"set loose a national season of fear. Congressional hearings, spy trials, loyalty checks in companies, including broadcast networks, purges Hollywood [sic] and on campuses. Before it was over with, it left over America a wake of ruined lives. Tonight we'll return into that time, through the personal stories of two private citizens among the thousands of ordinary Americans also caught up in the McCarthy terror across the country. . . . Fear of them [American Communists] spread, to engulf many citizens who were punished for their associations, for what they spoke, for what they thought, for their political stands."
The first segment of the program focused on the story of Paul McCarty who was fired from his job after being wrongly accused of close involvement with Communists by two anonymous FBI informers. These accusations followed him from job to job and caused subsequent firings. McCarty stated that he "had no way of calling these informants to find out what they accused me of, or why, or anything about it." His former attorney, Theodore Jacobs, commented on the use of informants and what happened to McCarty: "It was basically the period of the bully, the big guy taking advantage of a small guy. And the little guy just didn't know very often what was happening to him. In this case he was overtaken by forces that he had no way of grappling with. He was a pretty simple man swept up in a political climate that he never dreamed of." The viewer could interpret the cause of McCarty's plight as either the hysteria of the times or the anonymous informant, the bully, who was able to wield great power in the political climate of the 1950's.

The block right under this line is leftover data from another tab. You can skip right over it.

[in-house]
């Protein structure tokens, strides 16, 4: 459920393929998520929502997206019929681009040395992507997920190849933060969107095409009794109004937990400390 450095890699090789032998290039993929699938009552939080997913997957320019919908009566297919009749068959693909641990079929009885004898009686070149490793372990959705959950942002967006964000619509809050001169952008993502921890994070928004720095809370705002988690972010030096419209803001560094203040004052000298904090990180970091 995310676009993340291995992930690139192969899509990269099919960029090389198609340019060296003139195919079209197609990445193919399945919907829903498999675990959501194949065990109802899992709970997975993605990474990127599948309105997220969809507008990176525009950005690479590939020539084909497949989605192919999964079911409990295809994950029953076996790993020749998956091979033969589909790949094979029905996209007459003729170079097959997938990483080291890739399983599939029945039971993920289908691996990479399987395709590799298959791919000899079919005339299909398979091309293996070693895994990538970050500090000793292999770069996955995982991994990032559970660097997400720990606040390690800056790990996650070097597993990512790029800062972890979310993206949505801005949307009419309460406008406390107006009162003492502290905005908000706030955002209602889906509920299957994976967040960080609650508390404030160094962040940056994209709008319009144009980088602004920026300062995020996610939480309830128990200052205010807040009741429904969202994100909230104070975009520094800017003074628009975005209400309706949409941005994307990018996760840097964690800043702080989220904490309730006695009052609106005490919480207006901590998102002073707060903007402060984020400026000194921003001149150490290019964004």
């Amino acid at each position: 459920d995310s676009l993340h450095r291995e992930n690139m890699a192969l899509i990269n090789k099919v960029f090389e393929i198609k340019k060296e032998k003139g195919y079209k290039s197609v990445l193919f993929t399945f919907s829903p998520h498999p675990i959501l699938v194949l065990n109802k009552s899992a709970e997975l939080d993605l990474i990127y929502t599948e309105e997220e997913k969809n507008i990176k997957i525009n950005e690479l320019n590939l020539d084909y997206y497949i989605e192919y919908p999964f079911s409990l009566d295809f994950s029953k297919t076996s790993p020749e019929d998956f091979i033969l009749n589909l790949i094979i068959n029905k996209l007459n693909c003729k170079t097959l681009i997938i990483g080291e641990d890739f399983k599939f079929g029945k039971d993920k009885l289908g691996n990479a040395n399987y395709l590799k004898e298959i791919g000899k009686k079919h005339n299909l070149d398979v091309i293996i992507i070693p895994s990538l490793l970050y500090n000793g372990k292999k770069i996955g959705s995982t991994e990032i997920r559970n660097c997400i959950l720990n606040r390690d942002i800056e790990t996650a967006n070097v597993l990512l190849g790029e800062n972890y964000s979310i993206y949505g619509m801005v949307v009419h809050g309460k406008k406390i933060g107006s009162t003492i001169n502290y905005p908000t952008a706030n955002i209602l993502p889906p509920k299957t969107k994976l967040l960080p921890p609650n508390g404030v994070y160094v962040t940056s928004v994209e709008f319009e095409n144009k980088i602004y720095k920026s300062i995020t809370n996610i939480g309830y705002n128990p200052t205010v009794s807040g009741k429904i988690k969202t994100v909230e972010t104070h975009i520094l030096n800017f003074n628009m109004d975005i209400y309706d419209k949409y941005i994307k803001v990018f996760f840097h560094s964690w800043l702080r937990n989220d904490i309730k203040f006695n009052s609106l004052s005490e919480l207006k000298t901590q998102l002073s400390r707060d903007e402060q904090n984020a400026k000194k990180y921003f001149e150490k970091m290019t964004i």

The second segment of the program and the subject of plaintiff's action related to the plight of Luella Mundel, an art teacher at Fairmont College in Fairmont, West Virginia. Frady introduced the second segment of the program, as follows: